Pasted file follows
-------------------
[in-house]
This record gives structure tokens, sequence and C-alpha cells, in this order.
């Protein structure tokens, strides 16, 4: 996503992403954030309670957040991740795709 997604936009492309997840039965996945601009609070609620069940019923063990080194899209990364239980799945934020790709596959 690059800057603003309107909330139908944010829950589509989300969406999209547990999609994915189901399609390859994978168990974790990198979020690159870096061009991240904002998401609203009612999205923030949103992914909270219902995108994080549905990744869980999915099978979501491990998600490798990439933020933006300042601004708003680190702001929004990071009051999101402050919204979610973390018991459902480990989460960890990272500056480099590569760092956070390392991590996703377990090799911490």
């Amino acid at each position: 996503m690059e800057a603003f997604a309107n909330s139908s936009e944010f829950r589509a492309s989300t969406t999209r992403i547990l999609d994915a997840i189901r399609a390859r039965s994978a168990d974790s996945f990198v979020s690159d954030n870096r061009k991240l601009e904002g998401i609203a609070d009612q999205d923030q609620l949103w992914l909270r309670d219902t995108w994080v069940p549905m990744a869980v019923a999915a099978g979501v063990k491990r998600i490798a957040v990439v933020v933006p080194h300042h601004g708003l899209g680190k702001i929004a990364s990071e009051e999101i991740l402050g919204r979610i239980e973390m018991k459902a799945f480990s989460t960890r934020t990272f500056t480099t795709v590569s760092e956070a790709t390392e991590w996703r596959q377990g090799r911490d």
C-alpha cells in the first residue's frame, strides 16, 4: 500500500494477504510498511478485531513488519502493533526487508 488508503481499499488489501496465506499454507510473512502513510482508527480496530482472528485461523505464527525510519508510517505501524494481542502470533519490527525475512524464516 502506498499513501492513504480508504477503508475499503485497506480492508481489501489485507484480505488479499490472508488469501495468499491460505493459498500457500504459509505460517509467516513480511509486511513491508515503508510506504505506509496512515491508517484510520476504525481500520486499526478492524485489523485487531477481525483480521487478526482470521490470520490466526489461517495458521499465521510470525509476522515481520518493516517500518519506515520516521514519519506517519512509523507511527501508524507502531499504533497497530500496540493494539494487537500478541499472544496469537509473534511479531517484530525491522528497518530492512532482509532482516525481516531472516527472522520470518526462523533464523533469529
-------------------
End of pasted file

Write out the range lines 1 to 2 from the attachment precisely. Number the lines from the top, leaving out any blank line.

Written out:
[in-house]
This record gives structure tokens, sequence and C-alpha cells, in this order.